A new pest is threatening trees in Los Angeles County--the Polyphagous Shot Hole Borer (PSHB). The beetle bores through a tree's bark and spreads a fungus that attacks the wood, disrupting the flow of water and nutrients the tree needs to survive. Eventually, branch dieback and death of the tree can occur. With the ability to attack a wide range of trees, this pest has already killed a large number of avocados internationally, box elders, oaks and other species along streets and in botanical gardens and backyards in Los Angeles County.
In response, UC Cooperative Extension will co-host a hands-on workshop with the Resource Conservation District of Santa Monica Mountains and the Huntington Library, Art Collections, and Botanical Gardens. Homeowners will learn from experts how to identify new oak threats, including PSHB and GSOB, and a variety of common, rate and emerging insects and diseases. It is also an opportunity to meet local tree care and pest management professionals and hear ways to contribute to local monitoring efforts.
New Oak Threats Workshop
January 12, 2013 from 8:30 am to 2:00 pm
The Huntington Library, Art Collections, and Botanical Gardens in San Marino
Advance registration is required with a $25 fee
To register, please visit UC ANR's Pest and Diseases of Southern California Oaks
"These pests have the potential to seriously impact trees at homes, streets, parks adn wildlands. It's quite frightening," said Sabrina Drill, natural resources advisor in Los Angeles County. "We need homeowners and tree care workers to be on the lookout to prevent the spread of this thing, particularly through firewood movement," she added.
To learn more about Southern California's oak trees, please visit UC ANR's Pest and Diseases of Southern California.
To get information on Cooperative Extension's natural resources program, please visit UCCE's Natural Resources.
- Author: Jeannette E. Warnert
Above Photo: Michelle Obama works in the White House Kitchen Garden (White House photo.)
California will be well represented on Friday, Oct. 19, when Michelle Obama's kitchen garden-a model vegetable garden on the south lawn of the White House-is the site of a national "Tweetup." Rose Hayden-Smith, UC Agriculture and Natural Resources sustainable food systems initiative leader, will be part of the White House Social Fall Garden Tour.
Follow the event in real time from 5 a.m. to 12 noon Pacific Time on Twitter using the tag #whgarden.
White House Social is a series of in-person meetings of people who engage with the White House through social media, including Twitter, Facebook and Google+. Hayden-Smith has followed Barack Obama, Michelle Obama and the White House on Twitter since Obama's election in 2008. She won the invitation after entering a contest that asked contestants to describe in 140 characters why they wanted to visit the White House garden.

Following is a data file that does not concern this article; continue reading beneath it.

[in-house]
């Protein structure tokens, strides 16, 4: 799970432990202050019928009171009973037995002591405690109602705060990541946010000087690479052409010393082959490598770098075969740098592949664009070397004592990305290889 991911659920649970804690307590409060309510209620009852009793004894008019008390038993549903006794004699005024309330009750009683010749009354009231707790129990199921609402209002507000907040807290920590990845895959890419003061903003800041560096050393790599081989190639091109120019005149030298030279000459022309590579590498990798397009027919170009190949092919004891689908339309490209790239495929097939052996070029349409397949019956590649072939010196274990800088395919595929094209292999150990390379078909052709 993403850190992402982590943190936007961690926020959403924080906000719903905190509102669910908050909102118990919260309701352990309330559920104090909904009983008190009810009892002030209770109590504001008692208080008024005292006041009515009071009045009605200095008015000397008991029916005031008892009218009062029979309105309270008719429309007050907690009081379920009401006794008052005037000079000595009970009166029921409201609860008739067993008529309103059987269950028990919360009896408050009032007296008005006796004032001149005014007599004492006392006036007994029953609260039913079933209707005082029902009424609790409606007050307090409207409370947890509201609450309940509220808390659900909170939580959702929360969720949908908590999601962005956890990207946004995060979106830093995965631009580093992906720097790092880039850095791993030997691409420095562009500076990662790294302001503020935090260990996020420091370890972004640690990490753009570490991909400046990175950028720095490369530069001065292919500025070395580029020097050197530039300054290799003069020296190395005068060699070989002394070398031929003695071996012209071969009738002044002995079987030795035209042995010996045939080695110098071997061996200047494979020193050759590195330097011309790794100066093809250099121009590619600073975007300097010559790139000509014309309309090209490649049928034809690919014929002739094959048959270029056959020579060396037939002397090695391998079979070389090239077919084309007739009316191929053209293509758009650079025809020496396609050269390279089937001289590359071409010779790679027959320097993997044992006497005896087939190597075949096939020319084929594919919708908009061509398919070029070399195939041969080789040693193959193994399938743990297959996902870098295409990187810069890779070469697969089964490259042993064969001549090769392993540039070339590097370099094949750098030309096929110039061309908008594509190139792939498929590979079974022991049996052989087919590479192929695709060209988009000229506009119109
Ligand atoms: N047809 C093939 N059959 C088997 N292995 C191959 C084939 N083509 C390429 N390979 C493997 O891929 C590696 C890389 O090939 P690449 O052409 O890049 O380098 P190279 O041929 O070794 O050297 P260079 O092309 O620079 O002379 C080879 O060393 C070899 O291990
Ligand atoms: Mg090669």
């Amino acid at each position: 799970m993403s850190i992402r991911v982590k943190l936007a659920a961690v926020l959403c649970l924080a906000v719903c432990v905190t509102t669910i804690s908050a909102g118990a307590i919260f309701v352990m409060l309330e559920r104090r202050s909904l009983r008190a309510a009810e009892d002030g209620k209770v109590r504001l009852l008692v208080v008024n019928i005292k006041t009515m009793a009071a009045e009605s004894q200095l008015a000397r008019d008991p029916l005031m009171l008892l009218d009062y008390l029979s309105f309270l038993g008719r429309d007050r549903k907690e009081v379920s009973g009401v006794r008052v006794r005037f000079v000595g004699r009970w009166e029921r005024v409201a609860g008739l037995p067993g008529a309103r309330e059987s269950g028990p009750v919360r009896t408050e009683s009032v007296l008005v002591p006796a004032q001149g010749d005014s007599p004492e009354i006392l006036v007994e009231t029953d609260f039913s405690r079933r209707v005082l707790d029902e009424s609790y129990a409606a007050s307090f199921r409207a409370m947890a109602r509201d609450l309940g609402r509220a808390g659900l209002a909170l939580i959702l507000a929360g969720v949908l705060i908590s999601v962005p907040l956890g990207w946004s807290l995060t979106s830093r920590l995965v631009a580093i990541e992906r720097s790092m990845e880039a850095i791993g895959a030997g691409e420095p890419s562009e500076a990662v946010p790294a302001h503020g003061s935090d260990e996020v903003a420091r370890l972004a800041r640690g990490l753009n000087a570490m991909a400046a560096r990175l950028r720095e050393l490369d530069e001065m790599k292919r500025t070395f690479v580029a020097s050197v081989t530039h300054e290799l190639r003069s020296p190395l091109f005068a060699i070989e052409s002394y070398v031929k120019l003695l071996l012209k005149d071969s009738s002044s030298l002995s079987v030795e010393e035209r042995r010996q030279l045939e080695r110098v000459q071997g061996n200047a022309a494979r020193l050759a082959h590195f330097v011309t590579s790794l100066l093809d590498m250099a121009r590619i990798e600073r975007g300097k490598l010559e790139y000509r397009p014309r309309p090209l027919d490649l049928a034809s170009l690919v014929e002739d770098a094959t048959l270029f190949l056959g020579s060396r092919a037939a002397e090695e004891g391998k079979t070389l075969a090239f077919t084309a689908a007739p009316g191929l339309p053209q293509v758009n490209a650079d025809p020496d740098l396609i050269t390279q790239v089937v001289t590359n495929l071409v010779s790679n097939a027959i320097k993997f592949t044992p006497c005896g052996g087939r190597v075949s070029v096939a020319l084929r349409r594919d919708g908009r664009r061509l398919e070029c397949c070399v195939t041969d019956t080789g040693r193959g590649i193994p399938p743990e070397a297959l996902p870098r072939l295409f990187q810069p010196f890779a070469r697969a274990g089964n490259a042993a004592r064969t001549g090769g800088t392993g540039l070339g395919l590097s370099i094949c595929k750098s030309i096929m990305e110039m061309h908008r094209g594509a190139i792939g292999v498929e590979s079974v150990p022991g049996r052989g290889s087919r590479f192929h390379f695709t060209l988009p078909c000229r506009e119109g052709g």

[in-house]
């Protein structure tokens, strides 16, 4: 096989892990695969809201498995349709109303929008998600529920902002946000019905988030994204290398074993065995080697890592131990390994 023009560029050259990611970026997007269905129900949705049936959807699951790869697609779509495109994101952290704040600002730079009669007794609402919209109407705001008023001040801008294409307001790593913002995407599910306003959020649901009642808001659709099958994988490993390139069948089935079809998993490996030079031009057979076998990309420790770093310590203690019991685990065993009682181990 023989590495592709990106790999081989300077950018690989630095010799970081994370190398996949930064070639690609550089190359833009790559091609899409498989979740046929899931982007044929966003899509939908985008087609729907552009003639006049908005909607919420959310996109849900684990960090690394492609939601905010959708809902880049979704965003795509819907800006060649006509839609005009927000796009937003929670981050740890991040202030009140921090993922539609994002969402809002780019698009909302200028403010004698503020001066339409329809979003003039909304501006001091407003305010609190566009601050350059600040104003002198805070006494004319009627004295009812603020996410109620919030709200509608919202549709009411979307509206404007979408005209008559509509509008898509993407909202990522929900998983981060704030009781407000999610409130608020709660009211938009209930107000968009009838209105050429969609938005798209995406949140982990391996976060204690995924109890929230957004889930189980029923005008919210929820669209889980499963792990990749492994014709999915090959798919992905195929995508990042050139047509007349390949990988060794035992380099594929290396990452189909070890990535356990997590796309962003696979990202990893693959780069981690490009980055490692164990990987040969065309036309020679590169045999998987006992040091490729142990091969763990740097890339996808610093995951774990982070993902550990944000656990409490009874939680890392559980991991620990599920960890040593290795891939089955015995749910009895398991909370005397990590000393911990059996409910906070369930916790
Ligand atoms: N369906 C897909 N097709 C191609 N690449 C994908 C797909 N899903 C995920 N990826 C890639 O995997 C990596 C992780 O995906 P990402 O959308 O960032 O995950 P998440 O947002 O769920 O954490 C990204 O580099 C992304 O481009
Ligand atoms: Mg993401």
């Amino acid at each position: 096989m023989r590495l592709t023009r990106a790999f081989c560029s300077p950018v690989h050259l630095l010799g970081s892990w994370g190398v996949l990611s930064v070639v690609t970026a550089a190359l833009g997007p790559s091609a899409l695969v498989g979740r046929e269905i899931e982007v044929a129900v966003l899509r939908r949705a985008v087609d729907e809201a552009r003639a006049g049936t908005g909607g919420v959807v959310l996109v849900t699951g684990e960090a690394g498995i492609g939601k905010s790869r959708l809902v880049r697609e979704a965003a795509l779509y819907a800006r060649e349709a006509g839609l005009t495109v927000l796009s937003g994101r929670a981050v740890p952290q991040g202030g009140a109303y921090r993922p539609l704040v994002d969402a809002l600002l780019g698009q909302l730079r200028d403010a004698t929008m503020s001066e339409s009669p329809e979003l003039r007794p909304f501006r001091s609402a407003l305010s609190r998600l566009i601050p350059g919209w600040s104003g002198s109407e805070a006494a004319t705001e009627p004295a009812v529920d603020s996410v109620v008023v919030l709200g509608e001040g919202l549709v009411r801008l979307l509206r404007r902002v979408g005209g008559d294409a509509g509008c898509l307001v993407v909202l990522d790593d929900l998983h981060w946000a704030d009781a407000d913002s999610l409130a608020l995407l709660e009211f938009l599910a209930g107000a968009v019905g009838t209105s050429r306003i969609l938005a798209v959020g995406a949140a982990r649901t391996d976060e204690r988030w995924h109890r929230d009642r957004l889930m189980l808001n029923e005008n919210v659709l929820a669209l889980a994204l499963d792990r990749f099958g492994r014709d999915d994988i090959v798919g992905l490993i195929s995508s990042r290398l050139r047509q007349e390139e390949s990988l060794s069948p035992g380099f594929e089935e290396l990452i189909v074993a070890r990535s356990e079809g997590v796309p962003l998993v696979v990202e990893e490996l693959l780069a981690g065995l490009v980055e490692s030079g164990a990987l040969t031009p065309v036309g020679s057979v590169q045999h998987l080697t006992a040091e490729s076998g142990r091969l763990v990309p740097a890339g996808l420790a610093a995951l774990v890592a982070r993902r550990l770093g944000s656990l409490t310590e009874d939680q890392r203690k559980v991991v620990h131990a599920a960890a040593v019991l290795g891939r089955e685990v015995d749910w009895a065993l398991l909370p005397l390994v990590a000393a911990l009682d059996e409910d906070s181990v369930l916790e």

"I'm really excited to be part of this," said Hayden-Smith, who is also a UC Cooperative Extension advisor in Ventura County, specializing in 4-H youth, family and community development. "The fact that the Obamas are cultivating a food-producing garden on the grounds of the White House says really wonderful things about our country. The First Family is showing its concern about the health of Americans and reducing childhood obesity. That's something we at UC Cooperative Extension care a great deal about."
Hayden-Smith Tweets as "Victory Grower" (@victorygrower), a persona she created to reflect her interest in a national revival of the Victory Garden movement, in which increasing food production was considered vital to bolstering national security by creating a more secure food supply.
"It's a different 'victory' now, but many of the goals are the same," Hayden-Smith said. "Gardens connect people with food and food production. Food is fundamental. It's what everyone shares in common. As we are entering a more challenging era of increased population and pressure on resources, it is vital for people to understand how to cultivate food."
Hayden-Smith travels to Washington D.C. on Wednesday, Oct. 17. On Thursday, she and her colleague Rachel Surls (@rachelsurls), UC Cooperative Extension advisor in Los Angeles County, will tour urban garden projects in the nation's capital. They will be Tweeting about their tour on Thursday afternoon using the tag #urbanag.
Though not an official part of White House Social, Surls will have a brief tour of the White House Kitchen Garden on Friday. She will Tweet on Friday using the tag #whgarden.
Surls and Hayden-Smith are joining wtih UC Agriculture and Natural Resources to promote urban agriculture in California, an effort that is expected to generate multiple benefits. Gardening provides a way for people to be physically active, to improve food access, to increase fruit and vegetable consumption and to reconnect people with agriculture.
ASABE selected Pittenger and Shaw based on their extensive research on estimating water needs of non-turf landscape plants and their history of providing education programs for green industry professionals who manage landscape irrigation.